We haven’t purchased a single egg since moving out here in 2002. Chickens were the first animals we brought to our homestead. In fact, we bought our first 25 chicks and began raising them in our basement in the Chicago suburbs one month before we moved to our farm. After much deliberation, we bought buff Orpingtons and silver-laced Wyandottes. They turned out to be wonderful layers, but we were also seduced by many other beautifully feathered birds. Since then, we have had many different breeds, including a few bantams. Our “big” chickens have included golden-laced Wyandottes, barred Plymouth rocks, white Plymouth rocks, light brahmas, buff brahmas, speckled Sussex, black australorps, salmon faverolles, Delawares, Easter eggers, New Hampshires, and Rhode Island reds. Since 2012, we have also kept a small flock of silver sebrights, which are an English bantam breed that has no standard sized counterpart. Our current laying hens are barred Plymouth Rocks, New Hampshire reds, and Delaware.
How do we raise our chickens?
We start with old-fashioned, natural breeds of chicks and provide them with antibiotic-free, natural grain. If they’ve been hatched in an incubator, they need to stay under a heat lamp for several weeks to stay warm. At three to six weeks of age, depending upon weather conditions, the chicks are moved outside to enjoy the grass and sunshine. This is not the cheapest way to raise chickens, but it is the healthiest for the birds, the consumers and the environment. We keep the hens as layers, and the roosters are processed between three and five months of age.
Chickens in the supermarket today are all the exact same mutant breed of chicken. They range in age from four weeks for what they call a Cornish game hen up to 10 or 12 weeks for what they call a roasting chicken. They’ve merely used the labels of yesteryear to describe the different sizes of today’s chickens. Yes, I’m saying that Cornish game hens are not really Cornish game hens – they’re baby chickens. Cornish game chickens are not raised commercially in this country any longer.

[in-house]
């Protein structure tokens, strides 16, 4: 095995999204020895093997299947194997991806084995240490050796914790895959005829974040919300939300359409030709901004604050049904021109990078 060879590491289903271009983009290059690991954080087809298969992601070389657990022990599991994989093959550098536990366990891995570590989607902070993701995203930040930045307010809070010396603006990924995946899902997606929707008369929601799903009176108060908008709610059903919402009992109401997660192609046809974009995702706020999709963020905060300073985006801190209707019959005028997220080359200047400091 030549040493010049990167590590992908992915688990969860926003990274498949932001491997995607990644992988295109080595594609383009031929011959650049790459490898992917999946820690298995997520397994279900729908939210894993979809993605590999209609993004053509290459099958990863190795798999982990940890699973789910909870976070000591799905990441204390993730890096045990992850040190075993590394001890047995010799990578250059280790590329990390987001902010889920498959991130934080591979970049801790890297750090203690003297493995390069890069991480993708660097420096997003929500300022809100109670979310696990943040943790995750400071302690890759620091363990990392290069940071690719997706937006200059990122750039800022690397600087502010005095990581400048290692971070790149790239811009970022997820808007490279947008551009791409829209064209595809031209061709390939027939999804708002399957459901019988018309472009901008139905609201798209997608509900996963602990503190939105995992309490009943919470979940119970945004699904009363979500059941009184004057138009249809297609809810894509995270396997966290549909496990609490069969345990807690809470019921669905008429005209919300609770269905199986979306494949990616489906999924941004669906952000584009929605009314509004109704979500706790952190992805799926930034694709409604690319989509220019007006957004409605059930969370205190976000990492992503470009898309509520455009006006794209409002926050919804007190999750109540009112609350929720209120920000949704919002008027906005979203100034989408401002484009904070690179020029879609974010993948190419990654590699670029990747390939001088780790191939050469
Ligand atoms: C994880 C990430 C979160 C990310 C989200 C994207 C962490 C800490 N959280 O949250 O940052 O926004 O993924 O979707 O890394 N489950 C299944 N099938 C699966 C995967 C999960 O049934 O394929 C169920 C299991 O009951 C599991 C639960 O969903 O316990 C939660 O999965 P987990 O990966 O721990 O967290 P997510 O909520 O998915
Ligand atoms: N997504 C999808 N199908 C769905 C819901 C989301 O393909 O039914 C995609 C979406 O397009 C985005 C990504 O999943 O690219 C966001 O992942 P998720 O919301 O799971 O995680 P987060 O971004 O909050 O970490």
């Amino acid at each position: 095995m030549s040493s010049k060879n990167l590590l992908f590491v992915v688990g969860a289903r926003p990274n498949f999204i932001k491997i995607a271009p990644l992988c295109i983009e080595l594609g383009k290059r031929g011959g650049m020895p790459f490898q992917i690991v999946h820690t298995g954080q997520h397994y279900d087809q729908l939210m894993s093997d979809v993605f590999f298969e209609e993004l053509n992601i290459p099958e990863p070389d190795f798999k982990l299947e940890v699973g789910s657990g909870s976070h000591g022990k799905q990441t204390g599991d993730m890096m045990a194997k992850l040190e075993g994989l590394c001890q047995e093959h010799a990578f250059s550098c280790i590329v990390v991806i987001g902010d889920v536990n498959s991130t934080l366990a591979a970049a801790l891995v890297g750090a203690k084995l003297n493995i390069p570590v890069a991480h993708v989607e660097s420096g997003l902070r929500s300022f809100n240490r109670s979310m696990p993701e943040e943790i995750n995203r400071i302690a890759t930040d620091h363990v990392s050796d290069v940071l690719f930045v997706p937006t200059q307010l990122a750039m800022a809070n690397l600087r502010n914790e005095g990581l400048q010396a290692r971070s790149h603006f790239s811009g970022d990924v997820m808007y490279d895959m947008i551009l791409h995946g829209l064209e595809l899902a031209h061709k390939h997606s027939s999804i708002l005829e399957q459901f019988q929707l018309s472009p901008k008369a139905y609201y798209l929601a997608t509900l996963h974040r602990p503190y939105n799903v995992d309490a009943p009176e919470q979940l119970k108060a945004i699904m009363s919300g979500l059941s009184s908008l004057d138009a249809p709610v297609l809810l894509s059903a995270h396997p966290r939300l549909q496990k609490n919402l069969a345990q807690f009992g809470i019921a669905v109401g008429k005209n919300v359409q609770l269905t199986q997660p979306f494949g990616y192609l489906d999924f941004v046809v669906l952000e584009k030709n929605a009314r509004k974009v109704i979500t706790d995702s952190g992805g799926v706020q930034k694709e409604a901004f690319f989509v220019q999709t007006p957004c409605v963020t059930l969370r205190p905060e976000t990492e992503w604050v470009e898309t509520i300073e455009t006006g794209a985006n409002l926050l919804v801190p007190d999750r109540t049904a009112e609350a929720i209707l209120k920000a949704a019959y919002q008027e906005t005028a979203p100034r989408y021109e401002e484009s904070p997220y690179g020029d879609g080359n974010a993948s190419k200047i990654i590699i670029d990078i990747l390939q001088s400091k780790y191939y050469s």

The modern supermarket chicken has white feathers, and it was developed in the 1980s for an ability to grow extremely fast on the least amount of feed. Some grow so fast that they die of a heart attack before they’re big enough to butcher. In fact, the hatcheries advise farmers to allow the birds access to feed only 12 hours out of every 24 hours, so that they don’t grow too fast. Why do they have white feathers? Because that provides the “prettiest” carcass. Chickens with dark feathers may have a few black spots where the pin feathers broke off under the skin. This can happen with the supermarket chicken too, but the consumer doesn’t see the white pin feathers.
A heritage chicken is one of the many different breeds of chicken that was historically raised on farms across America. Breeds were chosen for their ability to thrive in particular climates and to evade predators. Historically, white chickens were not favored because their color made them easy for predators to spot — no camouflage! Chickens with flat combs were favored up north so that the comb wouldn’t freeze off in winter, and chickens who could stand the heat were favorites down south. The best layers were not very popular because they were scrawny meat birds, and the best meat birds were not favored because they were terrible layers. Instead, the most popular heritage chickens were dual-purpose — those that could provide a good chicken dinner and a great breakfast of scrambled eggs.
The natural cycle went something like this — a hen sets on her eggs and hatches six to eight chicks, half of which are roosters. Predators might get the slowest one or two as they grow up, but in three or four months, some roosters were butchered for fried chicken. One or two might be kept for a couple extra months and butchered as a roaster. The hens were not butchered because they were the replacement layers for the hens that were getting older. Once the hens were a few years old and no longer laying much, they would be butchered for stewing. While most modern consumers cringe at the thought of eating “an old chicken,” our grandmothers knew that these chickens provided the most flavor and the best broth. They are perfect for chicken and dumplings or chicken soup. They can also be cooked in water, over a low heat, and then the chicken can be pulled off the bone for use in casseroles or salads. The broth can be used for any recipe that calls for chicken broth.
PLEASE NOTE: We do not ship live chickens.